Composting

APRIL
23
2015

FILED UNDER

Nurture Nature the Natural Way

What is Composting? In simple terms, it's a controlled breakdown of biodegradable garden or kitchen waste. All organic matter will, in time, break down through the interaction of soil microorganisms and become and excellent soil conditioner and nutrient supply for better growth of your plants, shrubs and lawn.

As communities across America become more environmentally conscious, we will want to make composting a part of our everyday life. Why wait to be forced to do something that could be so beneficial to our flowers and vegetable gardening? Composting not only makes use of our unwanted wastes, it provides us with rich organic matter that can change even the most unproductive soil into a medium that allows us to successfully grow anything we wish.

When plants, animals, and insects die, their waste is returned to the soil. Soil microorganisms decompose them so that their nutrients can again be used by plants. Technically, composting is taking place all around us all the time. By organizing and utilizing these waste materials, we can speed up the composting process and thus become better stewards of our environment.

3 EASY STEPS TO COMPOSTING:

STEP 1: Choosing the Location. Choose a site on open ground - no pavement - that is well-drained, shaded and conveniently located near a garden hose and to the garden area to avoid hauling waste long distances.

STEP 2: Building the Bin. The compost bin should be 4-6 feet square and allow you to pile garden wastes about 4 feet high. The bin needs to have openings in its sides so that air can penetrate the pile so that the fungi and bacteria that are doing the composting can get enough oxygen.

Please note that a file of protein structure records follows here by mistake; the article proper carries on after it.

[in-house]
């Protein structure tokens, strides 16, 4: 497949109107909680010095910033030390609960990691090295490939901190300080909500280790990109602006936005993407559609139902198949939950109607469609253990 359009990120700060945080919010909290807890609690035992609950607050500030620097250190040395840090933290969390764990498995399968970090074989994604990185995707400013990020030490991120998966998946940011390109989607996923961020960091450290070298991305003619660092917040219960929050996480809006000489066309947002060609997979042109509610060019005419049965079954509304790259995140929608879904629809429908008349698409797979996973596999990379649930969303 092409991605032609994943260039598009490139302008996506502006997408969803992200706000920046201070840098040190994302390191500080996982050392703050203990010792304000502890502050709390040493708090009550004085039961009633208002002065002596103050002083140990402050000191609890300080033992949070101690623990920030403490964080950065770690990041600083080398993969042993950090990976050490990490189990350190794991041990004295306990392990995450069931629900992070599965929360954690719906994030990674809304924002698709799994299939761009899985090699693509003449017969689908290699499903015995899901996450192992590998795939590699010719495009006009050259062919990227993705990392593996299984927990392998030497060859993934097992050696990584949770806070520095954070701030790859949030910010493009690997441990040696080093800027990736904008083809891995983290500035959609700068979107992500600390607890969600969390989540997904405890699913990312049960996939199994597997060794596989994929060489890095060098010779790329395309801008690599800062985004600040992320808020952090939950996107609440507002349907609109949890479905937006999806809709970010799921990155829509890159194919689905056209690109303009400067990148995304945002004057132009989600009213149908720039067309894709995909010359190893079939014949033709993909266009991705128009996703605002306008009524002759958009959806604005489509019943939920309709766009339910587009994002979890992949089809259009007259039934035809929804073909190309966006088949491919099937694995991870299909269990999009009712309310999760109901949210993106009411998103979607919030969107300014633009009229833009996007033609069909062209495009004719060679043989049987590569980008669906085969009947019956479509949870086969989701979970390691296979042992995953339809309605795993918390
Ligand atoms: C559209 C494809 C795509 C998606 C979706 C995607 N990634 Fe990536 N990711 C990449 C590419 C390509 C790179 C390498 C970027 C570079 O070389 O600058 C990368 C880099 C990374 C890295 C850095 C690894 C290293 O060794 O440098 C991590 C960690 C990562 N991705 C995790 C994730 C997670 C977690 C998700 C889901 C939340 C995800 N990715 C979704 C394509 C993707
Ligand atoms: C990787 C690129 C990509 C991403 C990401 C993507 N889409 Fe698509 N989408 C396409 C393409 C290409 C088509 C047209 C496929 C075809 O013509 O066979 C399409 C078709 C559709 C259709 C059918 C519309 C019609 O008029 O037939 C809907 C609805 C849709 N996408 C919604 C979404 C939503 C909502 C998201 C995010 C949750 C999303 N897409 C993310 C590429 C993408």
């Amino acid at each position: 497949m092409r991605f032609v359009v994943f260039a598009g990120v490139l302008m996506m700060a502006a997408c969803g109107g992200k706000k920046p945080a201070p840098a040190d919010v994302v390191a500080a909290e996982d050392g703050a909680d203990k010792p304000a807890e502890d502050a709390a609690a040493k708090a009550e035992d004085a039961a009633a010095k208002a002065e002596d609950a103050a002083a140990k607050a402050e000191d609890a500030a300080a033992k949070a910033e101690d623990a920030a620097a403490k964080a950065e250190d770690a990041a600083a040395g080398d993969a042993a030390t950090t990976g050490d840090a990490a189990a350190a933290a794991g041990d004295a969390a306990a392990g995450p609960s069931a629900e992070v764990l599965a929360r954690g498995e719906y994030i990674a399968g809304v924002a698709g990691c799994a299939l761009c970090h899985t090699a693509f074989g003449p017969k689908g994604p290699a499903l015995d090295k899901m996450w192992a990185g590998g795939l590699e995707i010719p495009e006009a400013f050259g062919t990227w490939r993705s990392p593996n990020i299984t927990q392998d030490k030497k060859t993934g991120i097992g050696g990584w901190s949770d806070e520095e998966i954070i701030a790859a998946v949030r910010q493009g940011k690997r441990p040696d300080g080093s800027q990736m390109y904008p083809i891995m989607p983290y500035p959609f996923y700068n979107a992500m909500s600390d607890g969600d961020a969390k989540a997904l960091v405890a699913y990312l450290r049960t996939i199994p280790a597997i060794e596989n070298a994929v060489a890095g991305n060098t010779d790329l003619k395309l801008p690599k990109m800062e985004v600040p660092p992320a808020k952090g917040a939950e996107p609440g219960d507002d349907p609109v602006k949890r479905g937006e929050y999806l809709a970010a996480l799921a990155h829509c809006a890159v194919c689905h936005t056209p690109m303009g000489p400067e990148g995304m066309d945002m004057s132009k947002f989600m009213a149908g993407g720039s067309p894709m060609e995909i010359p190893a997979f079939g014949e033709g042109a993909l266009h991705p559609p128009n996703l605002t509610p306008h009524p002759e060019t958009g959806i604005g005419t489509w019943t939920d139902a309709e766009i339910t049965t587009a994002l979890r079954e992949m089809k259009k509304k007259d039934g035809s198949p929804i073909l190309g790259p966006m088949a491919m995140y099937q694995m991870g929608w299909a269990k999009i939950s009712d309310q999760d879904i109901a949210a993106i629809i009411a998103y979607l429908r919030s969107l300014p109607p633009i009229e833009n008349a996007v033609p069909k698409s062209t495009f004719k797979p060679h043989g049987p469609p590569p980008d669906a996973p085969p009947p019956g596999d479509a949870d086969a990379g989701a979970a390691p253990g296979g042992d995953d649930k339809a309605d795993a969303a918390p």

STEP 3: Combining the Ingredients. Begin your compost pile with a 4-6inch layer of organic matter. This layer can include straw, sawdust, leaves, garbage, twigs and branches, weeds, shredded black and white newspaper - in short, you can use any organic material except human fecal matter, diseased animals, and toxic materials. Avoid bones, meat, dairy products and grease because these may attract animals to dig in your compost bin. If you shred the material first, it will compost more quickly. A lawn mower will shred most material easily.

Cover this layer with 1-2 inches of good soil or well-rotted compost. Sprinkle a small layer of composting organic matter (such as Natural Guard Compost Maker) according to label instructions. This will speed up the process by introducing the microorganisms needed for decomposition. The surface of the pile should slope toward the center, forming a basin to collect water. Water well and repeat the layering process. Every 3-4 weeks, stir the contents, making sure you bring the outer edges to the center.

The interior of the compost heap will heat up to about 140 degrees F. as the microorganisms do their job. Also, the pile will gradually shrink in size. Fully mature compost resembles suppression, a light, rich loam that has a sweet, earthy smell. Congratulations! You have now turned trash into treasure!